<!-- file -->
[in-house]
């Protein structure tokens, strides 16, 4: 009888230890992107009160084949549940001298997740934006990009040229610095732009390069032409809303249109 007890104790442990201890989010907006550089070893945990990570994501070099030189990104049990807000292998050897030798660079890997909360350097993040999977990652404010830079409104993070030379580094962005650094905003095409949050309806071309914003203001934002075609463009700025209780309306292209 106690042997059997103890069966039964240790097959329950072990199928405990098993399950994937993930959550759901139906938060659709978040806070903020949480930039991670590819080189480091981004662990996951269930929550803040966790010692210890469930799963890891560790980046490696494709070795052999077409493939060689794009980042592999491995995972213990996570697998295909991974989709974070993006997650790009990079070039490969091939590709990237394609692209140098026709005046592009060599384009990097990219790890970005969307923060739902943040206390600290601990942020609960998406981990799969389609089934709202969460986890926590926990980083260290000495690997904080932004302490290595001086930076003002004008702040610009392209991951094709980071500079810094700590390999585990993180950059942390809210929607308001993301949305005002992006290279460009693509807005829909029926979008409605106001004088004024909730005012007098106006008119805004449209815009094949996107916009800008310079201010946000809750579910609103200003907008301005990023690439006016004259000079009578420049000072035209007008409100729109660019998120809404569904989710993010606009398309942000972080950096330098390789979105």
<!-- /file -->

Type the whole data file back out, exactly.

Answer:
[in-house]
């Protein structure tokens, strides 16, 4: 009888230890992107009160084949549940001298997740934006990009040229610095732009390069032409809303249109 007890104790442990201890989010907006550089070893945990990570994501070099030189990104049990807000292998050897030798660079890997909360350097993040999977990652404010830079409104993070030379580094962005650094905003095409949050309806071309914003203001934002075609463009700025209780309306292209 106690042997059997103890069966039964240790097959329950072990199928405990098993399950994937993930959550759901139906938060659709978040806070903020949480930039991670590819080189480091981004662990996951269930929550803040966790010692210890469930799963890891560790980046490696494709070795052999077409493939060689794009980042592999491995995972213990996570697998295909991974989709974070993006997650790009990079070039490969091939590709990237394609692209140098026709005046592009060599384009990097990219790890970005969307923060739902943040206390600290601990942020609960998406981990799969389609089934709202969460986890926590926990980083260290000495690997904080932004302490290595001086930076003002004008702040610009392209991951094709980071500079810094700590390999585990993180950059942390809210929607308001993301949305005002992006290279460009693509807005829909029926979008409605106001004088004024909730005012007098106006008119805004449209815009094949996107916009800008310079201010946000809750579910609103200003907008301005990023690439006016004259000079009578420049000072035209007008409100729109660019998120809404569904989710993010606009398309942000972080950096330098390789979105």